Tuesday, September 8, 2015

Toad 2015

Last Tuesday I wrote about the year of the toad.  Although I showed you some pictures, I had none of this year's amphibian crop.

This time I had my camera.  The little guy was resting on the window sill of our sun porch.

Then he hopped into the mulch.

Vanilla dropped a quarter for scale.

There were actually two of these in this corner but I couldn't get them both in the same frame. 

Word of the day:  Fowler's toad, because I think these may be such, but I am not sure. 
  •  Saturday I posed a "mystery" regarding Uncle Bill Lawson.  I found this in the Dallas, Texas city directory for 1884 :  Lawson, William H., shoemkr Hunstable Boot & Shoe Co., r 107 Bryan.


Lin said...

Oh, he's tiny! He's very handsome though...and I imagine doing his job of helping to rid the windowsills of bugs.

Vee said...

He is a little guy. I would not have realized that had you not put the quarter beside him.

Toads are okay yard mates, but I'm having a little difficulty with working up the courage to be in my flower beds since I spotted a long black snake slithering into the mulch.

vanilla said...

Lin, "doing his job" is one of the reasons we like these little fellows.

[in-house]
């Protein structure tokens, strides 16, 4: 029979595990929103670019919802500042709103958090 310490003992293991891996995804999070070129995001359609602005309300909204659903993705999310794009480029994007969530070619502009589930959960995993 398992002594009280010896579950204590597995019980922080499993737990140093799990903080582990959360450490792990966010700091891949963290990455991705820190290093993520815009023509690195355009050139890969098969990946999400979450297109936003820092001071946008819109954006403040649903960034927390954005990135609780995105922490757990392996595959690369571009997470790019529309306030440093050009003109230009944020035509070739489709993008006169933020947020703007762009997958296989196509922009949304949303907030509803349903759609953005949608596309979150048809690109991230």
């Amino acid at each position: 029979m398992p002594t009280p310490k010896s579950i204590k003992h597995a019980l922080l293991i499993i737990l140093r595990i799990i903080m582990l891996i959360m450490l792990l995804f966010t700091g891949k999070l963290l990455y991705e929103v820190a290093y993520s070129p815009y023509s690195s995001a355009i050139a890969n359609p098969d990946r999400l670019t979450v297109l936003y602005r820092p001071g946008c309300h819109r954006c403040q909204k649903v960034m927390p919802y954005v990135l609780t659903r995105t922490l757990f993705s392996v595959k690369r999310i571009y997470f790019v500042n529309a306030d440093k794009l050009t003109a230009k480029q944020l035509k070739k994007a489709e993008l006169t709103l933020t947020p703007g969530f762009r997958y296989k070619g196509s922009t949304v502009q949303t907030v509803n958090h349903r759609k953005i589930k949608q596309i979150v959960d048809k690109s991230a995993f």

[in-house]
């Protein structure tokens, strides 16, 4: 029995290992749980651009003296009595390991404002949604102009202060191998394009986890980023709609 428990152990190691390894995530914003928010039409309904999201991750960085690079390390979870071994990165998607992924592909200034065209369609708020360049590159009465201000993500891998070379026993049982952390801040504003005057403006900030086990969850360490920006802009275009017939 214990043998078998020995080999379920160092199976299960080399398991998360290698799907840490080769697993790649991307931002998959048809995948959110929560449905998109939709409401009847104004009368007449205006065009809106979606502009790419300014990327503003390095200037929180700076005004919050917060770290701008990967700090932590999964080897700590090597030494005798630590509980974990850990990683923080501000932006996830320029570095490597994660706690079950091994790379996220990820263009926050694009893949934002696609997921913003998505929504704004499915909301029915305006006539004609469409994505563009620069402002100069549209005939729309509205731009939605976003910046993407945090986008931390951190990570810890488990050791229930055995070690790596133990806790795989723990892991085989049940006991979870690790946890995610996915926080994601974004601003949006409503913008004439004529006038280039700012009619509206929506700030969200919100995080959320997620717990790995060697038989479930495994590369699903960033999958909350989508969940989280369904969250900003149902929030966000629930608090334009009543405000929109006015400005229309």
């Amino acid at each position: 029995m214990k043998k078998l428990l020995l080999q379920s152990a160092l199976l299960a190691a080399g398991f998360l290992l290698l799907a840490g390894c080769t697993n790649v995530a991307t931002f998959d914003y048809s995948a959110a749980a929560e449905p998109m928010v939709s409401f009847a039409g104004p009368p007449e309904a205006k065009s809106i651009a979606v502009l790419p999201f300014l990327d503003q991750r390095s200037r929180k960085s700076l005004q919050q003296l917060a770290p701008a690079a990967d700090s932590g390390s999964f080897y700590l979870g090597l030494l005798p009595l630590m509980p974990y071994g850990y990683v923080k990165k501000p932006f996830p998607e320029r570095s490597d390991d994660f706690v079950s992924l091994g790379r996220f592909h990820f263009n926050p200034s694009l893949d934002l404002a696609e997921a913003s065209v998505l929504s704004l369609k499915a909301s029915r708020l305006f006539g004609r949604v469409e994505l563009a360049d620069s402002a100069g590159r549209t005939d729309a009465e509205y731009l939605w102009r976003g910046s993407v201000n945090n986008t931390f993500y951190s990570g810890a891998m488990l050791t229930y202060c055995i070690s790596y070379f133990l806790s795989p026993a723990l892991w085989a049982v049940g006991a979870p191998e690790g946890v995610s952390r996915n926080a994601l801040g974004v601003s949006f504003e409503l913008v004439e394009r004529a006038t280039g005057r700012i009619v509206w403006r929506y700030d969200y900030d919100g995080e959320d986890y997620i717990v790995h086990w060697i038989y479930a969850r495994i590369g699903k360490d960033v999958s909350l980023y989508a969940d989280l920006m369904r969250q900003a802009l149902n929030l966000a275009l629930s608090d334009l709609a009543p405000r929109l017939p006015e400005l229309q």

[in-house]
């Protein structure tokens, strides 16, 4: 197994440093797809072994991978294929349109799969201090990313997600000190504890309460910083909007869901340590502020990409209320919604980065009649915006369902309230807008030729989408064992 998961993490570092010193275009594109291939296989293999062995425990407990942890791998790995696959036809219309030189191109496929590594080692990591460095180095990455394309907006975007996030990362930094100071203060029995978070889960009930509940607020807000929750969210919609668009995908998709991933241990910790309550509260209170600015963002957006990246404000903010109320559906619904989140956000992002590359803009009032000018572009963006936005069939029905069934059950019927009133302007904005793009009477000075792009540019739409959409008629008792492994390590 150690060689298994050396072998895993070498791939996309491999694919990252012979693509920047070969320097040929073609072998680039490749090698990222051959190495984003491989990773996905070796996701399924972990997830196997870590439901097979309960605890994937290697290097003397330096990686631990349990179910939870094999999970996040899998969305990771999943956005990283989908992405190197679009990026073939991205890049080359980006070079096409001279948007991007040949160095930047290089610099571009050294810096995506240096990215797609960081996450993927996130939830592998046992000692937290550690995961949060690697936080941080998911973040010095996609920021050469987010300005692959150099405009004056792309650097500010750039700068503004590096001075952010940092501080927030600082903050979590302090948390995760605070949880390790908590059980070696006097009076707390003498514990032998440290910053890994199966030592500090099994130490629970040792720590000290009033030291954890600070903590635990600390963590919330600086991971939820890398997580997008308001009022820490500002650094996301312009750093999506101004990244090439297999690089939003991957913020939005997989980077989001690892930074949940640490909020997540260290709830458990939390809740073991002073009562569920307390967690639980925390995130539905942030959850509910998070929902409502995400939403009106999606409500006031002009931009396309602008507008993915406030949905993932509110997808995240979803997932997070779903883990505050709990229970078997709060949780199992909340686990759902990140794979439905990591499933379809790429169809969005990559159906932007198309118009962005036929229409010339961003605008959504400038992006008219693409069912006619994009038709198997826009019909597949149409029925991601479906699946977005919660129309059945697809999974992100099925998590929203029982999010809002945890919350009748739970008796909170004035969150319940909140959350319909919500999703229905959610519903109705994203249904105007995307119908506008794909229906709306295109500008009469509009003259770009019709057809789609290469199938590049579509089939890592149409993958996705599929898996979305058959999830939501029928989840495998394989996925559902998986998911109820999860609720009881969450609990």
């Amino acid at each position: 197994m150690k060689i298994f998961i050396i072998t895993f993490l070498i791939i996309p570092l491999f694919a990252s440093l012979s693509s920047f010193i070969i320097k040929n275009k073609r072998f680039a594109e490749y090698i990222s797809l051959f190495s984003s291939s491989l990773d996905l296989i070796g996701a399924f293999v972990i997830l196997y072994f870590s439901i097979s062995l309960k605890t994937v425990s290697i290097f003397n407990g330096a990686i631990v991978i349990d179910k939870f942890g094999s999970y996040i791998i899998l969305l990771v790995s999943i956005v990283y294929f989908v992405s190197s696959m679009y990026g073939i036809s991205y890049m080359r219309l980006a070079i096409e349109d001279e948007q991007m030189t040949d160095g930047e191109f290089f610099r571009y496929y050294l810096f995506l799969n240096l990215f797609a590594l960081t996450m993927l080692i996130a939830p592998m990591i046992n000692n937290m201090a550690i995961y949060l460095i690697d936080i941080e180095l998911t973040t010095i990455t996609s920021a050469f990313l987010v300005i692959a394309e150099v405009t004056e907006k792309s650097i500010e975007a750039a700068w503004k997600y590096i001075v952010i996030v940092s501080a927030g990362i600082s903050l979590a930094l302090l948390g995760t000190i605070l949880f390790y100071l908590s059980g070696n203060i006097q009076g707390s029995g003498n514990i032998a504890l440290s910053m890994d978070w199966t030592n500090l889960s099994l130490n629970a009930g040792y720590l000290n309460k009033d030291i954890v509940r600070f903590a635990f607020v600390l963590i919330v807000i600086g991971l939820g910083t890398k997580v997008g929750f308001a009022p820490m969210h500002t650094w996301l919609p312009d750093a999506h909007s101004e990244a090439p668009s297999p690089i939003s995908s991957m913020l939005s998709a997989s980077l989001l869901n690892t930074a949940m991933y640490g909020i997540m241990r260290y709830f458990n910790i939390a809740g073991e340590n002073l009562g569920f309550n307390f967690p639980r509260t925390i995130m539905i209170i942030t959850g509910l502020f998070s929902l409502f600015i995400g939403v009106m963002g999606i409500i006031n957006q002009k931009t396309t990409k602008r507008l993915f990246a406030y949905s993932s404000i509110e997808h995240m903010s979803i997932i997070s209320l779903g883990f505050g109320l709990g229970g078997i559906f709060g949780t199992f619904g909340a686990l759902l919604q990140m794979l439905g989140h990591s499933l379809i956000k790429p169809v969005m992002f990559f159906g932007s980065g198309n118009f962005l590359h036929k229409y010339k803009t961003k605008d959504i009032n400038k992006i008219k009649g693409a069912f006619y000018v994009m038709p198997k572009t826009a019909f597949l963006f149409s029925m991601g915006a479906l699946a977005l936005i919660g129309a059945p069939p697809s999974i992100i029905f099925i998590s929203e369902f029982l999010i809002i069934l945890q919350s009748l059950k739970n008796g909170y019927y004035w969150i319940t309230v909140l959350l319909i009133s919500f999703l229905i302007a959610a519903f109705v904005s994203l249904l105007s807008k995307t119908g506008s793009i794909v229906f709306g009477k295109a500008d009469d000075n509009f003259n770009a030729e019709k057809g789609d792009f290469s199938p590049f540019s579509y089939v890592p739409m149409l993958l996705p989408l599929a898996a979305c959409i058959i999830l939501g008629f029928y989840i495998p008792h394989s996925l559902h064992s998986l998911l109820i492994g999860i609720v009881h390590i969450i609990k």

Vee, your little snake is just doing its job and it won't hurt you. But I would have the same heart-stopping reaction you do were it to slither in front of me!

Secondary Roads said...

Around here, we're always glad to see their cousins.

Grace said...

We all know I like frogs, even toads. When we lived in Vermont, one of my husband's kids caught a frog in the backyard and brought it into the house cupped in her closed hands. She put her hands up close to my face and said "Look what I found Grace" and quickly opened her hands. I'm sure she thought I would be all shrieking and scared. Instead I said "Oh how cute" and took the frog from her. The look of disappoint on her face was priceless.

As to Uncle Bill, I thought looking him up on a census would work, unfortunately they are not available unless you pay to view them. The one thing about Texas is they make their public records easily accessible. I've done some interesting research in the Texas archives.

Grace said...

I suppose I should add that growing up in NYC we had frogs and snakes etc. They are hardy little creatures, I found my first frog (or perhaps it was a toad) in a vacant lot in the Bronx.

vanilla said...

Chuck, the amphibian and reptilian creatures that crawl upon the earth play an important role in the overall scheme of things.

Grace, you still treasure the thought of the look-on-her-face you inspired in the kid!

I find it a little unsettling that census records which are public records seem to be cornered and accessible only through genealogical research sites. How did that happen?